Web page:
What are some of the biggest challenges facing incumbent financial services institutions in addressing the rise of fintech?

Herb Kozlov: There is a great deal of divergence but there seems to be difficulty in integrating technologies into operations. A lot of acquisitions are wasted because companies buy a start-up and don’t really understand the full implications of the implementation. It's not as easy as simply taking a system and replacing it out, especially with some of the more novel technologies acquired by older institutions. Utilizing those technologies can be more costly than first anticipated. 

How should companies approach integration in order to make it a success? 

HK: There are three common traits to successful integration. First, it does not start the day the deal closes but when you’re exploring and getting ready to complete the transaction. If you wait until the deal closes, it’s already too late. So it’s important to be thinking about the integration early on, both strategically and how to achieve it in practical terms. 

The second element is human capital — making sure that in an M&A transaction everyone is enthused, incentivized and their interests are aligned post-closing. If that team doesn’t have the right incentives, or if they don’t stick around, that's a serious problem. Thirdly, not every M&A focused on acquiring a product or service succeeds. The most sophisticated acquirers know that and they look at more than just the return on investment (RoI). They might acquire five technologies knowing that one or two of them will fail, but the only way to find out is to buy it and kick the tires as the owner, not as a consumer or customer. It’s essentially an expensive test drive.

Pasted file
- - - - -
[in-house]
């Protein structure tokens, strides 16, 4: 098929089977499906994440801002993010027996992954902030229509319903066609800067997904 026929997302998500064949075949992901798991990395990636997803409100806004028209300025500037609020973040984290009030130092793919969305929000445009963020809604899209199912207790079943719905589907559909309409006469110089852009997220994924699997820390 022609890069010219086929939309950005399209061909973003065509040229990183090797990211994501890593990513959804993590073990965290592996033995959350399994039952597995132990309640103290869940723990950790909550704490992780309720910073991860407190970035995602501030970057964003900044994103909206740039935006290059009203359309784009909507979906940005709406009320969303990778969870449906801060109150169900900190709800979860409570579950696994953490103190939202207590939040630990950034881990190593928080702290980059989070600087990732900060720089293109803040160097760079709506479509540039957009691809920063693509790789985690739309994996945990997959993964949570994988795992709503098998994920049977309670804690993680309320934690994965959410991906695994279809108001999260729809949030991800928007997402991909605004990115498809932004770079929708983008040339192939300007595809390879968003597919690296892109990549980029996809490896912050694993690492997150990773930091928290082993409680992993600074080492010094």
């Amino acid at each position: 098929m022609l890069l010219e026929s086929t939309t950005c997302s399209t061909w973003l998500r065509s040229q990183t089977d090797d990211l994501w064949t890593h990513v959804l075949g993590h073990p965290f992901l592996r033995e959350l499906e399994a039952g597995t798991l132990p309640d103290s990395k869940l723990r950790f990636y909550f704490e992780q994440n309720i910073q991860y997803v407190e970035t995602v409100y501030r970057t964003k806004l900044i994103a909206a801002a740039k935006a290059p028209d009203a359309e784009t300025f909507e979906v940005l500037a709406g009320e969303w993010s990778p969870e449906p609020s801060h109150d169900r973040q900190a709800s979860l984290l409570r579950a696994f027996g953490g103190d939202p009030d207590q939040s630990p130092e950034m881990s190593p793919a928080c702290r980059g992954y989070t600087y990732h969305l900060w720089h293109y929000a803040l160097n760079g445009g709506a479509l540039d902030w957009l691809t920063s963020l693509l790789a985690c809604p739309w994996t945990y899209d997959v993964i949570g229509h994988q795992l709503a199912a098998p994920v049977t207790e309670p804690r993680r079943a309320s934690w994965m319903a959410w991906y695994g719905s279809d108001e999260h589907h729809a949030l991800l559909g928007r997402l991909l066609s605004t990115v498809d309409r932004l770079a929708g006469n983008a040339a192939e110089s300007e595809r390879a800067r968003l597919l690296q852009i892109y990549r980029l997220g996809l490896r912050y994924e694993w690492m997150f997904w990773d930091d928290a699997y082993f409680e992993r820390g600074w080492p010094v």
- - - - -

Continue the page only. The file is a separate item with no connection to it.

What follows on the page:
What can fintechs looking for a sale do to make that integration easier and make themselves more attractive to potential buyers?

HK: Number one is having regulatory and compliance expertise and, from the beginning, making sure that this is central to product and service development. That also needs to be touted. Buyers really don’t want to take on anything that could be a liability, and will take comfort in their regulatory requirements being kept in mind from the beginning. That can be a struggle for tech companies, because they are experts at the tech and can underestimate the extent to which regulation can direct the technology itself. 

If you're a fintech company and your strategy is to secure financing or an M&A exit, you have to know what problems you’re solving. If you don’t understand the industry you’re trying to serve, the operators' pain points or what their barriers are to owning you or investing in you, you have no chance of succeeding. Otherwise you may build something that’s a pretty toy, but it doesn’t meet regulatory requirements or it creates more pain points for the bank rather than solving them. You’ve got 10 minutes to explain why they need your product, and if you can’t do that it means you don’t know the answer yourself.